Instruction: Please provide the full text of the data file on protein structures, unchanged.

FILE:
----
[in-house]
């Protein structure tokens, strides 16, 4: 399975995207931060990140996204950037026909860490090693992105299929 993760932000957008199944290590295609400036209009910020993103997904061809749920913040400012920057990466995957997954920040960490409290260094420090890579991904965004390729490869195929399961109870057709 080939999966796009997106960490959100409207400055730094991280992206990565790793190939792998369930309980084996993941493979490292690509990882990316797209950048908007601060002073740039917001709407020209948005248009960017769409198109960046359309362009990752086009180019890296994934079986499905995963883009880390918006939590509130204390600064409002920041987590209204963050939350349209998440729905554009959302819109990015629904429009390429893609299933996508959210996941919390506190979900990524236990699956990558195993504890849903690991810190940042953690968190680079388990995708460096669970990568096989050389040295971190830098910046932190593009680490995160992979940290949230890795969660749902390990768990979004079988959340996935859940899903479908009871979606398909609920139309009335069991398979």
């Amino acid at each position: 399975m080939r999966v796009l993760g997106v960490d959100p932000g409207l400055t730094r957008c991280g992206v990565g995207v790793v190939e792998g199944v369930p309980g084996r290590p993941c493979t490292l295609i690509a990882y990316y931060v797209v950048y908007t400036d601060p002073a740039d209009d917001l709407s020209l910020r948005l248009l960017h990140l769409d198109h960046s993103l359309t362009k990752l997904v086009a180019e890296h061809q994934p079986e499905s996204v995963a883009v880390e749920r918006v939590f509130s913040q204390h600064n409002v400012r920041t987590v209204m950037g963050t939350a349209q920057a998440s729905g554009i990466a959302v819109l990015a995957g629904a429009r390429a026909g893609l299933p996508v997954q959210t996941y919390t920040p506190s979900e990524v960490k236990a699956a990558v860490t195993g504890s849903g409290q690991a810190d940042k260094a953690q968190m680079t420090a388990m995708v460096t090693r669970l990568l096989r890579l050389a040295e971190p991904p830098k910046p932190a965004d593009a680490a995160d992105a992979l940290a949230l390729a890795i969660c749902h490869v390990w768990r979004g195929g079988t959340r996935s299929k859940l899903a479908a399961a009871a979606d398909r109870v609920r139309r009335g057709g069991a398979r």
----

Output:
[in-house]
């Protein structure tokens, strides 16, 4: 399975995207931060990140996204950037026909860490090693992105299929 993760932000957008199944290590295609400036209009910020993103997904061809749920913040400012920057990466995957997954920040960490409290260094420090890579991904965004390729490869195929399961109870057709 080939999966796009997106960490959100409207400055730094991280992206990565790793190939792998369930309980084996993941493979490292690509990882990316797209950048908007601060002073740039917001709407020209948005248009960017769409198109960046359309362009990752086009180019890296994934079986499905995963883009880390918006939590509130204390600064409002920041987590209204963050939350349209998440729905554009959302819109990015629904429009390429893609299933996508959210996941919390506190979900990524236990699956990558195993504890849903690991810190940042953690968190680079388990995708460096669970990568096989050389040295971190830098910046932190593009680490995160992979940290949230890795969660749902390990768990979004079988959340996935859940899903479908009871979606398909609920139309009335069991398979």
């Amino acid at each position: 399975m080939r999966v796009l993760g997106v960490d959100p932000g409207l400055t730094r957008c991280g992206v990565g995207v790793v190939e792998g199944v369930p309980g084996r290590p993941c493979t490292l295609i690509a990882y990316y931060v797209v950048y908007t400036d601060p002073a740039d209009d917001l709407s020209l910020r948005l248009l960017h990140l769409d198109h960046s993103l359309t362009k990752l997904v086009a180019e890296h061809q994934p079986e499905s996204v995963a883009v880390e749920r918006v939590f509130s913040q204390h600064n409002v400012r920041t987590v209204m950037g963050t939350a349209q920057a998440s729905g554009i990466a959302v819109l990015a995957g629904a429009r390429a026909g893609l299933p996508v997954q959210t996941y919390t920040p506190s979900e990524v960490k236990a699956a990558v860490t195993g504890s849903g409290q690991a810190d940042k260094a953690q968190m680079t420090a388990m995708v460096t090693r669970l990568l096989r890579l050389a040295e971190p991904p830098k910046p932190a965004d593009a680490a995160d992105a992979l940290a949230l390729a890795i969660c749902h490869v390990w768990r979004g195929g079988t959340r996935s299929k859940l899903a479908a399961a009871a979606d398909r109870v609920r139309r009335g057709g069991a398979r």